Karen Lewis is president of the Chicago Teachers Union.
*She left high school after her junior year.
The 1968-'69 school year was one filled with turmoil and unrest. Black students across the city organized to address inadequate funding, irrelevant curriculum, and crumbling school buildings. The resultant "Black Monday" walkouts brought together an unprecedented number of supporters who mobilized against the hated "Willis Wagons" (mobile classrooms set up in parking lots and playgrounds purportedly to ease overcrowding in the city's south- and west-side schools), obvious symbols of years of neglect. That winter had been particularly cruel, and among the major complaints was one small irritation: girls were not allowed to wear pants. While this may seem like nothing in terms of the issues of the day, the reasons given were so bizarre that a huge protest ensued—one that ended in a whimper.
At Kenwood High School, then-principal Elizabeth Mollahan was no stranger to the neighborhood. The former principal of Kozminski elementary, Mollahan was tapped to head the new high school in 1966 after a serious campaign. She did what most new principals did—raided the system for talented veterans and found a few fresh faces, while giving most of the faculty the leeway to stretch themselves and inspire young minds. She did, however, expect an adherence to a dress code that included skirts or dresses for girls.
One of my dearest friends recently recalled having to take off the pants under her skirt in one of the Willis Wagons during the winter because it was a "disciplinable offense." This sparked an underground rebellion from girls who wouldn't dare participate in the walkouts. In an interview for the student newspaper, I asked Miss Mollahan why she was so adamantly opposed to allowing girls to wear pants. Her response? "Since this is a predominantly black school and the black matriarchy is so prevalent, we want to maintain the self-esteem of the black boys. Girls in pants would destroy that." And she said this to me with a straight face.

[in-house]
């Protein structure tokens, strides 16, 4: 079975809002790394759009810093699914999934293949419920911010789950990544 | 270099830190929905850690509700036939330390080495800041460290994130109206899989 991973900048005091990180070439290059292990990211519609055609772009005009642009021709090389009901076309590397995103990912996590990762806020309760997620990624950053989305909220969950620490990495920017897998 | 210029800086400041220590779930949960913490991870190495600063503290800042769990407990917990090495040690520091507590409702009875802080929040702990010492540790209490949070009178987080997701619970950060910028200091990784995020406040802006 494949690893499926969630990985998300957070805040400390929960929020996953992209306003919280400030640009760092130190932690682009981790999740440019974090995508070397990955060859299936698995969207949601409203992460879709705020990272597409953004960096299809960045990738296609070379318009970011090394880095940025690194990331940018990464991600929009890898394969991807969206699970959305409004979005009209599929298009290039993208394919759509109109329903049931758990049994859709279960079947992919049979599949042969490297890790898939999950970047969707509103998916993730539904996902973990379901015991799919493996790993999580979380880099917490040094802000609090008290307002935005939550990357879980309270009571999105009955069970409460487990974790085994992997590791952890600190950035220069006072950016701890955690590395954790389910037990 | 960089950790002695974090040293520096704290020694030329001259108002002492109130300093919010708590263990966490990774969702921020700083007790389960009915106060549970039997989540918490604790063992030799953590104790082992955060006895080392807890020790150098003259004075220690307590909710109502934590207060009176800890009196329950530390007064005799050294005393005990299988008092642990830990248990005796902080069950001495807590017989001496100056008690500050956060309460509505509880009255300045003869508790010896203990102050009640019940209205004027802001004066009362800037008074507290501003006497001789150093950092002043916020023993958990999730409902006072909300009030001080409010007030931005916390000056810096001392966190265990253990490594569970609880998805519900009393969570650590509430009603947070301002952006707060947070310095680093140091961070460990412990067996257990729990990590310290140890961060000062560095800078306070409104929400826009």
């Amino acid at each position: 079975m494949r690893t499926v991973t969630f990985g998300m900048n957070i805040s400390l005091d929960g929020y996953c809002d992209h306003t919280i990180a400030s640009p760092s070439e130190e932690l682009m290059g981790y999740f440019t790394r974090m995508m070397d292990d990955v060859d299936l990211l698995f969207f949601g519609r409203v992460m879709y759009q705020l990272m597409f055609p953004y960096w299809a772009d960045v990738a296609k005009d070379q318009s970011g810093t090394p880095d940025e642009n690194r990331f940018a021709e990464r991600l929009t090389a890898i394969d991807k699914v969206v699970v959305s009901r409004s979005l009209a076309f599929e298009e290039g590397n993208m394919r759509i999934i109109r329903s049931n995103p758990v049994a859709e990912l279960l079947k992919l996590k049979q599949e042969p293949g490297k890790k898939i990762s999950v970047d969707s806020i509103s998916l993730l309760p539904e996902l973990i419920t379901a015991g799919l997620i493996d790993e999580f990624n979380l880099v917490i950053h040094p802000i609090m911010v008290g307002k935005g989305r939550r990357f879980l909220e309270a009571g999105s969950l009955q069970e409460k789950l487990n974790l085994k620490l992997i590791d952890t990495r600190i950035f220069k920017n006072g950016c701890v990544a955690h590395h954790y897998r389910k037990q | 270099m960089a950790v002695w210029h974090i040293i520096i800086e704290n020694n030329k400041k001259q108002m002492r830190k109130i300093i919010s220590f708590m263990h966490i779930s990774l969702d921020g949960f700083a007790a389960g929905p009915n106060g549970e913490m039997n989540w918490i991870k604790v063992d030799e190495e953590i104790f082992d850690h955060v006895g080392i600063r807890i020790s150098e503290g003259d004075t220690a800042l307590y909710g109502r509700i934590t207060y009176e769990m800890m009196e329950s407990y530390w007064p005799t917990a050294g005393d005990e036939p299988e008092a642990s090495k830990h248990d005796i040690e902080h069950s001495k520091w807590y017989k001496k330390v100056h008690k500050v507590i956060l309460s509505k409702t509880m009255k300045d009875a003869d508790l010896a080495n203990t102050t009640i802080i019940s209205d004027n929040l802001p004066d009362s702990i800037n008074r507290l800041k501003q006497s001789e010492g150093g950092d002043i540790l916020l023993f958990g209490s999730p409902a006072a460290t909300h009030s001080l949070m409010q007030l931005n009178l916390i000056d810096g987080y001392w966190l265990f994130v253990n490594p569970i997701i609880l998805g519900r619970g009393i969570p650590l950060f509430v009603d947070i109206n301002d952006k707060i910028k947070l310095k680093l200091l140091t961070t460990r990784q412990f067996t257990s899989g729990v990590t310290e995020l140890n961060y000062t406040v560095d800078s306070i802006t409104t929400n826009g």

After I wiped away the tears from my eyes and picked myself off the floor as the peals of laughter died down, she looked at me with a scowl so intense it made me laugh more. I railed at how ridiculous the assertion was and that on some level it was paternalistic and condescending. She acquiesced to pants for the spring on a trial basis but would not commit further than that.
That spring began an intense move toward the wearing of the pants. The green paisley bell-bottoms I diligently saved my allowance money for were the first in a series of in-your-face pants. Most of the other girls were afraid to buck the system, but little by little pants sprung up all over the building.
In the fall of 1969, with the new building opened, the first day of my junior year found me pressing my purple bell bottoms. With a gasp of horror, my mother begged me not to wear pants because it was also my father's first day as a teacher at Kenwood. I looked at her and said, "All last year you supported the walkouts, but pants you have a problem with?" I was ready, defiant, and walked proudly into Kenwood in those pants. Not a peep, a glance, or a mention. The pants debate was over: a small victory, but one of the first I was able to see to fruition.